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Surprise winner has emerged all four times Olympic Club has hosted U.S. Open

Jack Fleck Davenport La. poses with his championship trophy after beating Ben Hogan right by three strokes an 18 hole

Jack Fleck, of Davenport, La., poses with his championship trophy after beating Ben Hogan, right, by three strokes in an 18 hole playoff in the U.S. Open at the Olympic Club, Lake Course, in San Francisco, Ca., on June 19, 1955. The man at left is Isaac Grainer, president of the U.S. Golf Association. (AP Photo).

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U.S. OPEN

Site: San Francisco.

Schedule: Thursday-Sunday.

Course: The Olympic Club, Lake Course (7,170 yards, par 70).

Television: ESPN (Thursday-
Friday, noon-2 p.m., 4-9 p.m.); Ch. 5 (Thursday-Friday, 2-4 p.m.; Saturday-Sunday, 3-9 p.m.).

Updated: July 15, 2012 3:31PM



SAN FRANCISCO — Four times, the U.S. Open has come to the Olympic Club. All four times, it has wound up with a surprise champion.

In 1955, Jack Fleck shocked his idol, Ben Hogan, in a playoff.

In 1966, Billy Casper defeated Arnold Palmer in a playoff after trailing by seven shots with nine holes left in regulation.

In 1987, Scott Simpson emerged from a crowded field to deny Tom Watson.

In 1998, Lee Janzen prevailed over Payne Stewart, who took a four-shot lead into the final round.

In other words, even though the spotlight will be on big names such as a resurgent Tiger Woods, fan favorite Phil Mickelson and defending champion Rory McIlroy, history indicates a relatively obscure winner will emerge.

We go in thinking Tiger or Phil. We’re likely to come out saying Jason Dufner, Adam Scott or Nick Watney. In this guessing game, even Luke Donald and Steve Stricker are too obvious.

A big reason is that the Olympic Club is notorious for putting a premium on accuracy in an event that seems dedicated to punishing mistakes sternly.

This golf course won’t know the Nike swoosh of Woods’ ball from
the dimples of China native Andy Zhang, the youngest player to make a U.S. Open field.

Zhang looked older than his 14 years during his media conference Wednesday, but he confessed: ‘‘I am shaking a little right now sitting here. I heard Jack Nicklaus was sitting in this chair this morning.’’

Zhang did just fine.

The focus is on the first six holes, where Olympic’s narrow, sloping, tree-lined fairways and slick, small greens are especially challenging.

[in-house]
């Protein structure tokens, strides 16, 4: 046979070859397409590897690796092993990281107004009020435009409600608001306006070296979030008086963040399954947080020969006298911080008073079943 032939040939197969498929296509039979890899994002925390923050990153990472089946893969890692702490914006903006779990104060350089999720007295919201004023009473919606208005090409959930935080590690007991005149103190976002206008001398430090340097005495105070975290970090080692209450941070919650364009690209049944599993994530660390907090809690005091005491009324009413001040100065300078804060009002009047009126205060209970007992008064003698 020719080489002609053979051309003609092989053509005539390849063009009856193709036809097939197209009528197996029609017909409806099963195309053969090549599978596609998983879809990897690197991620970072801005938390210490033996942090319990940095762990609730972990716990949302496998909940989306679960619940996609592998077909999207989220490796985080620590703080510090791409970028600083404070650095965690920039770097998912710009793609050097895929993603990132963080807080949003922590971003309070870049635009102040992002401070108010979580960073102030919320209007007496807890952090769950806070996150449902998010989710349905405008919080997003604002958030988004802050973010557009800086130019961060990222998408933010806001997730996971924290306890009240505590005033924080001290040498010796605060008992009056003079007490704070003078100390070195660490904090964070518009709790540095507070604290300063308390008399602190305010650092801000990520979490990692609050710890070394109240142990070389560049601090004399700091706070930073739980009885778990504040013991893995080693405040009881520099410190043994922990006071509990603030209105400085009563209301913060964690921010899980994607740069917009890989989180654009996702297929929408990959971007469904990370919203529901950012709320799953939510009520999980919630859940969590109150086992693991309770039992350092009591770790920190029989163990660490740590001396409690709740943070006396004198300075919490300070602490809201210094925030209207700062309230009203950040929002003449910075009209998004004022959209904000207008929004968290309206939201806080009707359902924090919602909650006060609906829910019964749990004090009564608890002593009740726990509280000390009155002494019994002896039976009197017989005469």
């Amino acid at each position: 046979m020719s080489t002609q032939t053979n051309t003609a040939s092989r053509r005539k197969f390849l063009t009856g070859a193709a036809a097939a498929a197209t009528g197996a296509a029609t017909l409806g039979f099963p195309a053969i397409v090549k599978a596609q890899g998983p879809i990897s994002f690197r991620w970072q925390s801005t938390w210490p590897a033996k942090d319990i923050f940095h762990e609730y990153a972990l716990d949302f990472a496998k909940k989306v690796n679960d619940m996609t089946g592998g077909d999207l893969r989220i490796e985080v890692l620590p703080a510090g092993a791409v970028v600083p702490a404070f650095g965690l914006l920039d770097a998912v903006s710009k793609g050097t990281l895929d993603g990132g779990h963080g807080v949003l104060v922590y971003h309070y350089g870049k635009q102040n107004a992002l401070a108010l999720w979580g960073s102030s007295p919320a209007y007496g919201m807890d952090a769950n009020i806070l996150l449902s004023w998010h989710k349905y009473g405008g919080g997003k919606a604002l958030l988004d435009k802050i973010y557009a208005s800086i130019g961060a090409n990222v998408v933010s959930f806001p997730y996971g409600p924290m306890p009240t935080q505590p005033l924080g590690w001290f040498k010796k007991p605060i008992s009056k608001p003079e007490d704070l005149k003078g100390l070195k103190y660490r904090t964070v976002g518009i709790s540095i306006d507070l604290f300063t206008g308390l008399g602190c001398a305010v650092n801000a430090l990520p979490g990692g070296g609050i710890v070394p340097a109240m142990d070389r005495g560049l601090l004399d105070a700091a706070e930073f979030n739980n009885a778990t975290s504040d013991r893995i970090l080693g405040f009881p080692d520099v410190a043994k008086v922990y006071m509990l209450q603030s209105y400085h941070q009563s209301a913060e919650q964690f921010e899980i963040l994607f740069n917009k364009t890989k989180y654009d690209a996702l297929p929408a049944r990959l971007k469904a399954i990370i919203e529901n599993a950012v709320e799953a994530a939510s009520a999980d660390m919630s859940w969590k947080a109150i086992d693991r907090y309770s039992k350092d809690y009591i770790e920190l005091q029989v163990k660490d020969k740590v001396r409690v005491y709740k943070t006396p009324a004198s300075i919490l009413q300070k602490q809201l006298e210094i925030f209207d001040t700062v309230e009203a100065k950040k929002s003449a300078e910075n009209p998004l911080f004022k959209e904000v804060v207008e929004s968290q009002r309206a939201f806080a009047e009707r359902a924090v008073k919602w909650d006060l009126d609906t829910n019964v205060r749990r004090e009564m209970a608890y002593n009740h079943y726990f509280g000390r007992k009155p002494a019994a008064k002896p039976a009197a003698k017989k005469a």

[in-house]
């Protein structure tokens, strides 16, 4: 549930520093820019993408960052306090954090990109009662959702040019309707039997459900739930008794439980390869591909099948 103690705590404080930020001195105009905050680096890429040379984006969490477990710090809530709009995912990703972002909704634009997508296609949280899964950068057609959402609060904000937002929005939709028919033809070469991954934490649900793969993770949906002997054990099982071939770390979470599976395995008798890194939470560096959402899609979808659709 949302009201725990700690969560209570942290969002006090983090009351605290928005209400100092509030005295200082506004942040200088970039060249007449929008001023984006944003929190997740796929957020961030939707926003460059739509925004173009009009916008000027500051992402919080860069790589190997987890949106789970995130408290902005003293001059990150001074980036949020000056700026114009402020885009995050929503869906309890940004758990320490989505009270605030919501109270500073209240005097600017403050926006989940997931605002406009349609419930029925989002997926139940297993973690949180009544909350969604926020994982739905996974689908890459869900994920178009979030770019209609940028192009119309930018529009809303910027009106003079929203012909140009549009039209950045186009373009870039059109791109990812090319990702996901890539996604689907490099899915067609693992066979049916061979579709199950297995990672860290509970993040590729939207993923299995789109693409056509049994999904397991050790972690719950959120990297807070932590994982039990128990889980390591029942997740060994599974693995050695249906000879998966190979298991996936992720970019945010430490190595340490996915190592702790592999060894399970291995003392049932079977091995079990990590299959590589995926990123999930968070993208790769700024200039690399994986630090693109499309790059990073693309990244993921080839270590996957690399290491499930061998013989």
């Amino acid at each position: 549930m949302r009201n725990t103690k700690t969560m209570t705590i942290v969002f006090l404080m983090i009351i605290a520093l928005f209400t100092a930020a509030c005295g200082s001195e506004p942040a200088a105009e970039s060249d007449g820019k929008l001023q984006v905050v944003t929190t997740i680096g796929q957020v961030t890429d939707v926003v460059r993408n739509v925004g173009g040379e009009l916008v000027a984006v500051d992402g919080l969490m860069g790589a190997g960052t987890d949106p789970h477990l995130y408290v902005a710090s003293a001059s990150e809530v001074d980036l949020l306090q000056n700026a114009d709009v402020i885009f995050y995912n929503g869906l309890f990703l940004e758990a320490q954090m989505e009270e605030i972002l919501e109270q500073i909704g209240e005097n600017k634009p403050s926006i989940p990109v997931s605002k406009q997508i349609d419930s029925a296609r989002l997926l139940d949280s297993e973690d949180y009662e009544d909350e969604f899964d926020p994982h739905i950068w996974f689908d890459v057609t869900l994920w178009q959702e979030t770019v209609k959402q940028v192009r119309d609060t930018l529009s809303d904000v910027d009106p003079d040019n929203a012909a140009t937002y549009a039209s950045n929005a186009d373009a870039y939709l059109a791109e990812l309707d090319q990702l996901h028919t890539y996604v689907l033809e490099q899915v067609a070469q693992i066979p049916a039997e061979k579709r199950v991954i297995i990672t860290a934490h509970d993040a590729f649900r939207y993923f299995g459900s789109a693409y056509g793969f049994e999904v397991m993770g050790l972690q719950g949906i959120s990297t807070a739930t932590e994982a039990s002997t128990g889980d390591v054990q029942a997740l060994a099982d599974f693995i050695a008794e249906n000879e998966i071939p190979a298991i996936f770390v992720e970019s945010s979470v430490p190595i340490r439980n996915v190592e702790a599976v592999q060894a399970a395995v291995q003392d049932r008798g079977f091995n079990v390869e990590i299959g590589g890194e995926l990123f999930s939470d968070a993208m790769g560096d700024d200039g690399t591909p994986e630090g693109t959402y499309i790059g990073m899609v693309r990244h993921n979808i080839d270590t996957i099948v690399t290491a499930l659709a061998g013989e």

‘‘They’re just brutal, brutal holes,’’ said NBC analyst Johnny Miller, who grew up playing Olympic. ‘‘I’ve never seen a tougher opening stretch of holes anywhere in the history of major-championship golf. A number of players could lose the tournament there on Thursday.’’

Added Woods: ‘‘If you play them for four straight days even par, you’re going to be picking up a boatload of shots.’’

Woods also said there’s going to be pressure to make birdies on the last three holes — the only two
par-5s on the course, the 16th and 17th, followed by the 344-yard 18th.

‘‘Absolutely, you’re going to have to make some birdies there,’’ Woods said. ‘‘Generally, we’re just trying to hang on coming in and make pars. But all of a sudden, you’ve got to change gears.’’

The last three holes also are perilous, Mickelson said.

‘‘I think 16 will play more over par than any hole on the course,’’ he said. ‘‘And there could be a big swing on 17. It’s a hole that provides an eagle opportunity but can easily lead to a bogey or double [bogey]. And 18, you think it’s a nothing hole, but you hook it into the rough and make double, and you lose the Open. It’s really a great finish.’’

The golf world marvels at how Fleck could beat Hogan on the biggest stage. Still spry at 91, Fleck said his key to victory was nothing fancy.

‘‘I putted very well for me; that has to be a big thing,’’ Fleck said, adding that he nearly snatched the 1960 Open away from Arnold Palmer. ‘‘If I would have been half as good in 1960, Mr. Palmer would have not won that tournament. But I think I missed five little putts on the last nine holes. That happens. That’s golf.’’



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